Now back to our 3rd question, why were Jesus’ sayings offensive?


Remember, the problem was not a lack of understanding.
• We have seen that they were offended precisely because they had a certain level of understanding of Jesus’ words.
• We then wondered why their understanding led to rejection and being offended instead of acceptance.
• In verses 63-65, Jesus solves this puzzle for us.

John 6:63–65 (ESV) — 63 It is the Spirit who gives life; the flesh is no help at all. The words that I have spoken to you are spirit and life. 64 But there are some of you who do not believe.” (For Jesus knew from the beginning who those were who did not believe, and who it was who would betray him.) 65 And he said, “This is why I told you that no one can come to me unless it is granted him by the Father.”

Jesus gives us 3 reasons for why they would take offense at His words.
• (1) They are living in the flesh not the Spirit
• (2) They aren’t believers
• (3) The Father has not granted them to come to Him (vv. 37, 44)

We have already looked at these concepts individually in past lessons.
• So to understand the big picture of how they relate to our question, we will look at the implications of all of them taken together.

Why rejection and offense instead of acceptance?
• Andreas Kostenberger makes a great point when accounting for Jesus words in vv. 63-65.
• He says Jesus’ point is that “human reason [the flesh] unaided by the Spirit is unable to discern what is spiritual”.
• In other words, those dead in sin can’t “get” the spiritual truth of Jesus’ words.
• But wait…we have said that “hard saying” did not mean “difficult to understand” but “objectionable and offensive”.
• We seem to be contradicting ourselves by implying that they did not understand the spiritual truth of Jesus’ words.
And since a spiritual or “heart” understanding is really the intent of Jesus words, how do we account for this apparent contradiction?
    o BTW – is this “heart understanding” really the only intent of Jesus’ words?
    o It can be argued God is also hardening the hearts of those who reject him.
    o See ESV Study Bible notes on Matt 13:12-13 and John Macarthur says of Jesus’ words that they were “both an act of judgment and an act of mercy. It was “judgment” because it kept them in the darkness that they loved, but it was “mercy” because they had already rejected the light, so any exposure to more truth would only increase their condemnation” – John MacArthur.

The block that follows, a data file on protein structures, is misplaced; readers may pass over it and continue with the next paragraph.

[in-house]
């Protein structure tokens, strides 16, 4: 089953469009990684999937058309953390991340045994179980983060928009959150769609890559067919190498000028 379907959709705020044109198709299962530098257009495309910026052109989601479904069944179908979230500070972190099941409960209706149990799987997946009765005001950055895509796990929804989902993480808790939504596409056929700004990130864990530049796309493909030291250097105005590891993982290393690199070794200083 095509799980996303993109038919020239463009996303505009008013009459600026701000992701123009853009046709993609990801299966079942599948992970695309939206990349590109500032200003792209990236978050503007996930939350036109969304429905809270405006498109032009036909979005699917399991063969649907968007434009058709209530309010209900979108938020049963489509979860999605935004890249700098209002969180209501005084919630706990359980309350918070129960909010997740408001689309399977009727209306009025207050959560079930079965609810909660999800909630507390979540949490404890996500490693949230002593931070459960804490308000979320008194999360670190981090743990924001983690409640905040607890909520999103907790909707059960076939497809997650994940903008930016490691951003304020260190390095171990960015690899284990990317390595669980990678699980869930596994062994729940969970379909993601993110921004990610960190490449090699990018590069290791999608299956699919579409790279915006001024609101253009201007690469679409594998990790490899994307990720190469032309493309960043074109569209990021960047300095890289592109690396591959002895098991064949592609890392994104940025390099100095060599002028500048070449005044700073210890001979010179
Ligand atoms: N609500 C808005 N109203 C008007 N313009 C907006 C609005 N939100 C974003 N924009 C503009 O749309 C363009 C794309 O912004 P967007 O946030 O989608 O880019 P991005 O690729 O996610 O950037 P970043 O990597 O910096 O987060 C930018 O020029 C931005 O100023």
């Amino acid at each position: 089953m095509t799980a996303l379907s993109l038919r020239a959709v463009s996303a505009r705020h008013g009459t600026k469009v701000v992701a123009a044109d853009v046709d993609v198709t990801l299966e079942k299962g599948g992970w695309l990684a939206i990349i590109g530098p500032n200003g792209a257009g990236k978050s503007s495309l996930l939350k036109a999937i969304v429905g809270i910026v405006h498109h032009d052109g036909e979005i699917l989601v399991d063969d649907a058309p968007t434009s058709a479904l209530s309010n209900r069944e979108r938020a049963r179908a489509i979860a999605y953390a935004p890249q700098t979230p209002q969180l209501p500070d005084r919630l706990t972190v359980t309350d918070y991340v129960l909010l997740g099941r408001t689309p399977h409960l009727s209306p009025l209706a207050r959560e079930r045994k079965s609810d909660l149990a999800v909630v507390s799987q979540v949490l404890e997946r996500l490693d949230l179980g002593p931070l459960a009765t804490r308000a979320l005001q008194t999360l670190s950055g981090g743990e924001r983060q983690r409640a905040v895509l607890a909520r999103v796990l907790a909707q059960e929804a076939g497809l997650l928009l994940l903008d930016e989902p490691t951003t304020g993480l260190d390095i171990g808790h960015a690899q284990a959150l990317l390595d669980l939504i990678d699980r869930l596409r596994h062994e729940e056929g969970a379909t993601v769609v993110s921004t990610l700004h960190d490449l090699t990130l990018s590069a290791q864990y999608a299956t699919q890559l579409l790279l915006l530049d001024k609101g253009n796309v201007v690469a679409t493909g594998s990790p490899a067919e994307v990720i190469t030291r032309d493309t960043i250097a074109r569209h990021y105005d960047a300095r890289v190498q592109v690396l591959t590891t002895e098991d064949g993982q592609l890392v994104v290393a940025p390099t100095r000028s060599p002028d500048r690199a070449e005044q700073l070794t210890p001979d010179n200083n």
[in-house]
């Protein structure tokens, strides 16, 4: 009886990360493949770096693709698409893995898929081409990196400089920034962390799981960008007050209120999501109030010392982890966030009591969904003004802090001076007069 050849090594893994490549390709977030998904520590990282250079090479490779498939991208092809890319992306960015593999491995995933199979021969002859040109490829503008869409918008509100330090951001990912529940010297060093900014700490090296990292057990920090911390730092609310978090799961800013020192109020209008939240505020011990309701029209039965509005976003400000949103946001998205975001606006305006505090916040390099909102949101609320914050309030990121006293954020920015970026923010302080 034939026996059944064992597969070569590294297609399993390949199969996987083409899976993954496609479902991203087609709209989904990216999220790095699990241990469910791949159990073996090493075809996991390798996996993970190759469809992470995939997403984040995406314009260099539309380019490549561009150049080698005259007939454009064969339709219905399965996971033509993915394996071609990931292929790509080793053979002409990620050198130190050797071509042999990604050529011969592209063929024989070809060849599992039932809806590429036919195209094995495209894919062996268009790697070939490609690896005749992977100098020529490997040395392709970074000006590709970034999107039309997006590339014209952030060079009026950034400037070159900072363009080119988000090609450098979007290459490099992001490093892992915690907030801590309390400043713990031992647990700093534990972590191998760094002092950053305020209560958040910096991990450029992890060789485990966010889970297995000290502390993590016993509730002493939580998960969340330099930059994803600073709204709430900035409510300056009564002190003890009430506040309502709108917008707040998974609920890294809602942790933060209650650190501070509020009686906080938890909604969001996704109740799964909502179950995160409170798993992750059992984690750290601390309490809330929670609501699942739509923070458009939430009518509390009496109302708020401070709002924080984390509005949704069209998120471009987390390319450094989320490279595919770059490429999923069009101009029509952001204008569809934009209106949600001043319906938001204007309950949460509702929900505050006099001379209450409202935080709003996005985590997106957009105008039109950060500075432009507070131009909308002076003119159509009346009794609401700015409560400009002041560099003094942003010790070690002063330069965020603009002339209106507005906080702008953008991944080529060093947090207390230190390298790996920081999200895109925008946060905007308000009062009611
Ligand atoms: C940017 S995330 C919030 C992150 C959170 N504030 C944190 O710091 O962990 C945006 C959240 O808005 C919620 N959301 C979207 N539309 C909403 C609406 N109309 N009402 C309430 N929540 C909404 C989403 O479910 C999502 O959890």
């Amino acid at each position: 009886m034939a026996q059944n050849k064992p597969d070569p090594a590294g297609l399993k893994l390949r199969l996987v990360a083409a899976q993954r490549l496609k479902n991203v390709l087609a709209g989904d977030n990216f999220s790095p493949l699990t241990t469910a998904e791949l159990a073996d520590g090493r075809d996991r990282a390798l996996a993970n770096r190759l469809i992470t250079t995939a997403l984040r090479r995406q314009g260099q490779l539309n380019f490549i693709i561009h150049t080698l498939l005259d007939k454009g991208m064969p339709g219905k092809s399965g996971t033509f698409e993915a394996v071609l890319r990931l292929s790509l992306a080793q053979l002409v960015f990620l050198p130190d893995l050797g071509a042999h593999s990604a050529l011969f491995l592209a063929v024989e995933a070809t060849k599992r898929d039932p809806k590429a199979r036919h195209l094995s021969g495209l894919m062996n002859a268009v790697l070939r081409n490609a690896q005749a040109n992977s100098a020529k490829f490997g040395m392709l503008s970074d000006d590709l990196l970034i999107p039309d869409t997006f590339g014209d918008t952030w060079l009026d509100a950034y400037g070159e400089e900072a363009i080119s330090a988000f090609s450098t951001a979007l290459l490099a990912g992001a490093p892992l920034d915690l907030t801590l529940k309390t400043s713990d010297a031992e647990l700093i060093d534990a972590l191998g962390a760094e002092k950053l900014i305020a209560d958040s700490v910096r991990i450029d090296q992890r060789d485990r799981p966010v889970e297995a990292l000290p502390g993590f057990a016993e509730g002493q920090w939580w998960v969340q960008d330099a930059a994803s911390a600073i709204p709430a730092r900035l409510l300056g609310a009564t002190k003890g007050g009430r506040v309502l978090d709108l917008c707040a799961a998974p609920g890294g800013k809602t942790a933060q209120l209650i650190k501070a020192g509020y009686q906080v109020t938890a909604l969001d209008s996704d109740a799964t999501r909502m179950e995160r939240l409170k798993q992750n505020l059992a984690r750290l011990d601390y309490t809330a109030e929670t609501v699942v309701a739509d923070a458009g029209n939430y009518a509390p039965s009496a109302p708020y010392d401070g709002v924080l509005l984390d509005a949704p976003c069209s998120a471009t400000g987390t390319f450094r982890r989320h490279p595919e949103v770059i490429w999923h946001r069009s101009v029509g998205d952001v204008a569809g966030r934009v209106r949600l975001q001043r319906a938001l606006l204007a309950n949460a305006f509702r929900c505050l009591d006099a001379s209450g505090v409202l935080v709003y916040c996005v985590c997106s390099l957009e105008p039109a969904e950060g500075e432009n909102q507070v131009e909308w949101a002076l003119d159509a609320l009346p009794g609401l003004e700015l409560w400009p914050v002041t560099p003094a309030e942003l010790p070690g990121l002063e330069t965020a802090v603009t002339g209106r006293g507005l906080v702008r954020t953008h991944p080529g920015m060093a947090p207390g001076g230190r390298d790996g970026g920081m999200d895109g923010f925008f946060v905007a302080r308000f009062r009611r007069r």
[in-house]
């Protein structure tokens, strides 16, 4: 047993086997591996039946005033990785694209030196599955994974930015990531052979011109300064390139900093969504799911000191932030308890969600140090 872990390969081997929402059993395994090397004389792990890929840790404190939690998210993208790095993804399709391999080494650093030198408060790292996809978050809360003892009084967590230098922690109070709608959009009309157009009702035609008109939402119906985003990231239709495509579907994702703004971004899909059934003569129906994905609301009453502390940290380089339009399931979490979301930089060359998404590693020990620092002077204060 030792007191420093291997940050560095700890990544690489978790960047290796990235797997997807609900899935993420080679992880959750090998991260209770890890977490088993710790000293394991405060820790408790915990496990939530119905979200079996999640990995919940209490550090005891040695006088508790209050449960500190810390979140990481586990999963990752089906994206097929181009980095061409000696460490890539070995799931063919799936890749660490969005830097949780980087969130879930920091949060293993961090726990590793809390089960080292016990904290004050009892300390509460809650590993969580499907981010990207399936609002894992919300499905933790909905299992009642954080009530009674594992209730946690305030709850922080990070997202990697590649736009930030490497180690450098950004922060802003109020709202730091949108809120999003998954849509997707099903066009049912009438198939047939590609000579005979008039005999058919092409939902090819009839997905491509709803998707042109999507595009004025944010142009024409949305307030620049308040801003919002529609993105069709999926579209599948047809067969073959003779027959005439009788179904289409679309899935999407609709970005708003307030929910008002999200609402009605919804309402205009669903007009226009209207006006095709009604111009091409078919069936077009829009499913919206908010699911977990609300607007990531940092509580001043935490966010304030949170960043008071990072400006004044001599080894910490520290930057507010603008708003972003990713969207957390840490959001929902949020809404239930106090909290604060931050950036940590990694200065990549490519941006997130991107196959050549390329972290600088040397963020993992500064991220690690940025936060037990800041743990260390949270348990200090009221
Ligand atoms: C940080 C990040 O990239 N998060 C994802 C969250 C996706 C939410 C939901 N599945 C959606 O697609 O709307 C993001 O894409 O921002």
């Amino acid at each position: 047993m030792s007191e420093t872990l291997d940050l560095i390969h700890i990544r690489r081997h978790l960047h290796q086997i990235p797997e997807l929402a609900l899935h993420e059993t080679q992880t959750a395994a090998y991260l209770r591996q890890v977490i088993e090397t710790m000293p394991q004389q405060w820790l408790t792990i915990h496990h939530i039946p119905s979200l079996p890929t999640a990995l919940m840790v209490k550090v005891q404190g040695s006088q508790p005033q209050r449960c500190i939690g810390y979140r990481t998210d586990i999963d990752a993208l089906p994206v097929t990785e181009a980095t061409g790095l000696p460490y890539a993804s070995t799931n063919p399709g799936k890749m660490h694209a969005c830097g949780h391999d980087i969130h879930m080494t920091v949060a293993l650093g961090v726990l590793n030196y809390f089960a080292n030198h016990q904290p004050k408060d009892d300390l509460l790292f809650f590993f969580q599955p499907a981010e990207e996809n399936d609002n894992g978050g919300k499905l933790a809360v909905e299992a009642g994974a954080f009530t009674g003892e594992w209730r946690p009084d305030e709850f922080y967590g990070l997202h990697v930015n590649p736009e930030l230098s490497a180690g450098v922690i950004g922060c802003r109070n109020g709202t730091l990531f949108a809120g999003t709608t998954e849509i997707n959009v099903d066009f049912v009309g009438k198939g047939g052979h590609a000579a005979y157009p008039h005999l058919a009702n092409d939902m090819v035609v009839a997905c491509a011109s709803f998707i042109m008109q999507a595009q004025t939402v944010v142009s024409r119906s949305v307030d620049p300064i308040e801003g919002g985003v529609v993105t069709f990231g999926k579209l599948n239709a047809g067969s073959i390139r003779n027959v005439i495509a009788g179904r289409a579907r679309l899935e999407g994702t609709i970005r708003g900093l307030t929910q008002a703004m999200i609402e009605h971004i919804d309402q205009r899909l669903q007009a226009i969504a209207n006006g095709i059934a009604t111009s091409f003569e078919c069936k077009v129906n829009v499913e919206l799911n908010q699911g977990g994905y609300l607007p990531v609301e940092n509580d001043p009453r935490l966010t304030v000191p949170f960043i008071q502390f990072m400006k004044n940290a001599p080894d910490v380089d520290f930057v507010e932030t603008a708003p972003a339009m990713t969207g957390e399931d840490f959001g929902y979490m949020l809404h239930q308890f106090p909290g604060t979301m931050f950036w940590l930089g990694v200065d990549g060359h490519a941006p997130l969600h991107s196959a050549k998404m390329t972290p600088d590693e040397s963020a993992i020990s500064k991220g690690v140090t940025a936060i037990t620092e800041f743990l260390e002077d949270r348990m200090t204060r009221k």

We need to look to Jesus’ words elsewhere to give us a solution.
• Mark 4:33 (ESV) — 33 With many such parables he spoke the word to them, as they were able to hear it [they were capable of a certain level of understanding].
• Matthew 13:10–17 (ESV) — 10 Then the disciples came and said to him, “Why do you speak to them in parables?” 11 And he answered them, “To you it has been given to know the secrets of the kingdom of heaven, but to them it has not been given. 12 For to the one who has, more will be given, and he will have an abundance, but from the one who has not, even what he has will be taken away. 13 This is why I speak to them in parables, because seeing they do not see, and hearing they do not hear, nor do they understand. 14 Indeed, in their case the prophecy of Isaiah is fulfilled that says: “ ‘You will indeed hear but never understand, and you will indeed see but never perceive. 15 For this people’s heart has grown dull, and with their ears they can barely hear, and their eyes they have closed, lest they should see with their eyes and hear with their ears and understand with their heart and turn, and I would heal them.’ 16 But blessed are your eyes, for they see, and your ears, for they hear. 17 For truly, I say to you, many prophets and righteous people longed to see what you see, and did not see it, and to hear what you hear, and did not hear it.

These verses, taken with what we have learned in our lesson today (and past lessons), demonstrate a distinction between an “understanding of the heart” vs. a purely cognitive “understanding of the mind”.
• This would mean that the answer to our apparent contradiction is that they didn’t “understand with their heart” but fully understood and could think and reason on the implications behind Jesus’ words.
• In their depravity they lacked the moral ability to understand spiritually (they weren’t born again).
• Therefore they understood as fully as they were able, and importantly, as fully as they wanted to.
• They were coming to Jesus’ words as judge, seated on their throne, mistakenly believing they were in an autonomous, neutral stance (a law unto themselves).
• This is why they were so offended – they were being asked to put Christ on their throne!